I think this reflects the ties that folks have to the places they lived, I know I still have sentimental ties to my old homeplace even though the house burned in the early seventies. Even more telling is an old homestead near where I was raised, the “Old Verlin Place” where a large family was raised until they moved west to find work in the 1940s. One son of Verlin & Martha was a career military officer and lived all over the world but when he passed away a few years ago he requested his son to return to the old homeplace and sprinkle some of his ashes even though the house has been gone for five decades. His son and grandson flew from Washington state and honored his wishes. Several family members who live in Statesville and I were lucky enough to attend this event. When his son sprinkled the ashes around the old foundation and looked heavenward with tears in his eyes and a hitch in his voice and stated “Dad I brought you home” it was a very somber and touching moment that many wouldn’t understand. I fully understood the beauty of the moment since I have the same feeling for the farm I was raised on and have so much sweat equity in. I don’t think this is just an Appalachain thing, I have a friend who was raised in New York state and believe it or not he has similar feelings about his homeplace. I think this is more a rural thing than an urban one since families tended to stay on a piece of property for more than one generation and by scratching a living from the soil they developed ties to the property. Families today are more mobile and many children live in several homes before moving out on their on and they seem to have lost some of the ties to these “Old Places”.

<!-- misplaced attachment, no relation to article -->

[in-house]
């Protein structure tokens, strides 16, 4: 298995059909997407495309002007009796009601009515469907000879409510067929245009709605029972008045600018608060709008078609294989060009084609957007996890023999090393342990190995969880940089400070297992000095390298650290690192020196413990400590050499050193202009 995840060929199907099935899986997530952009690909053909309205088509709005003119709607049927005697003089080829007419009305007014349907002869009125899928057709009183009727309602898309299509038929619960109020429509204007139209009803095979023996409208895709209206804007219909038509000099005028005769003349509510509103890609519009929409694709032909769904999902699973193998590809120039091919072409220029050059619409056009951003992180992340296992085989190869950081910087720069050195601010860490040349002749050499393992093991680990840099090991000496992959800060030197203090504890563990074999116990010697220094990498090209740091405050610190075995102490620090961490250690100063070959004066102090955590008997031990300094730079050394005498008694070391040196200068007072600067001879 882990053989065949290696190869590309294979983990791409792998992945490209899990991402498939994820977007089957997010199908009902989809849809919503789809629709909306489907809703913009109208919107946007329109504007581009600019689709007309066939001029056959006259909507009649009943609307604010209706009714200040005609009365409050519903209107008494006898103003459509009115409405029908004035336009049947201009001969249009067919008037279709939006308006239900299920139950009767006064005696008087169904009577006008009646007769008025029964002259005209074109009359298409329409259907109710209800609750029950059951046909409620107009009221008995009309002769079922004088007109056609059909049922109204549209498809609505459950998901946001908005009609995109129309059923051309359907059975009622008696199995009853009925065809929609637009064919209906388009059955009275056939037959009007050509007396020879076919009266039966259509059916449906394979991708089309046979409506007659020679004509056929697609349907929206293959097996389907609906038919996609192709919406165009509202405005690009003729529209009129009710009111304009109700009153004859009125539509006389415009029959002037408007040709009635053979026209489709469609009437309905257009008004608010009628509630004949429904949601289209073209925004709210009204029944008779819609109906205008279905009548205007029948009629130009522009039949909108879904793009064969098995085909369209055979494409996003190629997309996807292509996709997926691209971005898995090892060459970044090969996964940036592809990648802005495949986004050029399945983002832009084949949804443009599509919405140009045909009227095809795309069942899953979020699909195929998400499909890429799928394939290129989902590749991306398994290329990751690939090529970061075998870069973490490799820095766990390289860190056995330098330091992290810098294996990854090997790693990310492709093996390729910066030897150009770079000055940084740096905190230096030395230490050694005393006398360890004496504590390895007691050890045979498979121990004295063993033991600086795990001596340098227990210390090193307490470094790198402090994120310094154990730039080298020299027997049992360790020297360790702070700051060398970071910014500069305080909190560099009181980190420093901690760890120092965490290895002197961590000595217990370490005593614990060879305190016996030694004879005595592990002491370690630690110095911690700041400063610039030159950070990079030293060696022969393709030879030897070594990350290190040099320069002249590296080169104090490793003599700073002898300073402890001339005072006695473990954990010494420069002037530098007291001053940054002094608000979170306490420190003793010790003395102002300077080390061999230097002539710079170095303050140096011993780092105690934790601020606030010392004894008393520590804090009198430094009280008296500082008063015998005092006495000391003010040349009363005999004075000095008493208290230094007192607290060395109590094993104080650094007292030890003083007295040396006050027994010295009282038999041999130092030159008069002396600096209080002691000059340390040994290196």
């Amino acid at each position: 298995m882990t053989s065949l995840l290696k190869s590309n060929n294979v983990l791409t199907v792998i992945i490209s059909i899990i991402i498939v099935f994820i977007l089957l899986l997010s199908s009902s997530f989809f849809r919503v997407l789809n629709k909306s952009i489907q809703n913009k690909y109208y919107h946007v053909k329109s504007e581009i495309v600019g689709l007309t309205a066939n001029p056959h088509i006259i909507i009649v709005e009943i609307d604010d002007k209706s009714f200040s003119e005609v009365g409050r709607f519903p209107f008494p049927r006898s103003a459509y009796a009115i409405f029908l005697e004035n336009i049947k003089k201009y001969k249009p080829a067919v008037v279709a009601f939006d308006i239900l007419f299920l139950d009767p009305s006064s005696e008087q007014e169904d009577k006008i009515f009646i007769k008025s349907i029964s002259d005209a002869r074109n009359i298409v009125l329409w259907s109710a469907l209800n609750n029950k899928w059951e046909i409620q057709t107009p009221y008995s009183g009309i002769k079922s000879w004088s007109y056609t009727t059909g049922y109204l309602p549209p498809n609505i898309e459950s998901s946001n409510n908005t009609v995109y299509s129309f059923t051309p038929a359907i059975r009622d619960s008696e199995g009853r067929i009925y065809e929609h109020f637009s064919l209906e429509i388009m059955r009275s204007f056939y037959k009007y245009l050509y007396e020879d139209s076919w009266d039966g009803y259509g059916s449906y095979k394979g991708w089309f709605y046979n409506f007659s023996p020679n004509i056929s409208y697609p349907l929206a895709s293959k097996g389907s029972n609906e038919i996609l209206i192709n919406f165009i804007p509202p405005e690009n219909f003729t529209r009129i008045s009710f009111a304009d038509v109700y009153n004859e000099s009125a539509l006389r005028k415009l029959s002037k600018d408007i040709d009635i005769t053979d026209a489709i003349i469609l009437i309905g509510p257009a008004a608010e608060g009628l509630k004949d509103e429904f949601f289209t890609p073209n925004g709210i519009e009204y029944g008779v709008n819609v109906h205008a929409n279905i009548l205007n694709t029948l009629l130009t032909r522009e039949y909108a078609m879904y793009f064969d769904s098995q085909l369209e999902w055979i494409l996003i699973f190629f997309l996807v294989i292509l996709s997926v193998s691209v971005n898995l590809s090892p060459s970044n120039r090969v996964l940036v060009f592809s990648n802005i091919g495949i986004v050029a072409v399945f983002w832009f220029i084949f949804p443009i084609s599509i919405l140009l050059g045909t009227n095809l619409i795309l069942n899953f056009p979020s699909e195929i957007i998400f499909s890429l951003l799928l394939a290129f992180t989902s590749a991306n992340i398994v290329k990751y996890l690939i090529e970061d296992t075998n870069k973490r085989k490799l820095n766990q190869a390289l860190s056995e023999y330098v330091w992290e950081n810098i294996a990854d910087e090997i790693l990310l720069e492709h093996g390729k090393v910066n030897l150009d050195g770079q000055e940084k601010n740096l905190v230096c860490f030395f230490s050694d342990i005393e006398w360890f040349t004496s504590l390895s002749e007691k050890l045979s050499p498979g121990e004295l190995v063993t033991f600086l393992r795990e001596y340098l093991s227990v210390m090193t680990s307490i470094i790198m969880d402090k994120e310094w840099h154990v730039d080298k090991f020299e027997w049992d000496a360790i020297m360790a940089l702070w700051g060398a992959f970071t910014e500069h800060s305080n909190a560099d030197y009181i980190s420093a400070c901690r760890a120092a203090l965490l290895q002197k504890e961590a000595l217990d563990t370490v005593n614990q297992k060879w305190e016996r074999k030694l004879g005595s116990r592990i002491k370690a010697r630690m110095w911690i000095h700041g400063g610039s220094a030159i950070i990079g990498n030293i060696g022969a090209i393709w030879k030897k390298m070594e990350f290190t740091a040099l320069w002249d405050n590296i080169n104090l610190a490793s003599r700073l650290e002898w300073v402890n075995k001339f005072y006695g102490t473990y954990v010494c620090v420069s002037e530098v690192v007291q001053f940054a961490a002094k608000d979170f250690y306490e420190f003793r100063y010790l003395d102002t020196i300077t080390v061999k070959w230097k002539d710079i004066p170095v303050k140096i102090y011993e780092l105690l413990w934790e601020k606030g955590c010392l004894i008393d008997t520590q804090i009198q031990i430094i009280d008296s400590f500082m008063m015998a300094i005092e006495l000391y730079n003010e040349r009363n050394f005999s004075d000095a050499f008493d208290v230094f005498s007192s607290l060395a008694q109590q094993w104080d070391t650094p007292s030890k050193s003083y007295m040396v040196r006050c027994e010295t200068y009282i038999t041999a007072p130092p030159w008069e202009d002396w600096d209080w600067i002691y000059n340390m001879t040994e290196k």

• Reply
    Jim Casada
    November 6, 2013 at 8:58 am

    Tipper–Another side of mountain styles of giving place names is the wonderful knack our forebears had for descriptive terms. Here are a few of my favorites:
    *Needmore (in Swain County)
    *Long Hungry Ridge (there’s one in Swain County and another in Graham County)
    *Keg Drive Branch (Swain County)
    *Slickrock Creek (forms boundary between Graham County, NC and TN for many miles of its flow.
    *Huggins Hell (Swain County)
    There are many more, and obviously I’ve stayed close to where I grew up. However, those with a shared interest in such matters can delve into historian William Powell’s “North Carolina Gazetteer.” There also a book entitled “Place Names of the Smokies,” but it is not particularly reliable in terms of giving origins of place names.
    Jim Casada
    http://www.jimcasadaoutdoors.com

  • Reply
    Gina S
    November 6, 2013 at 8:40 am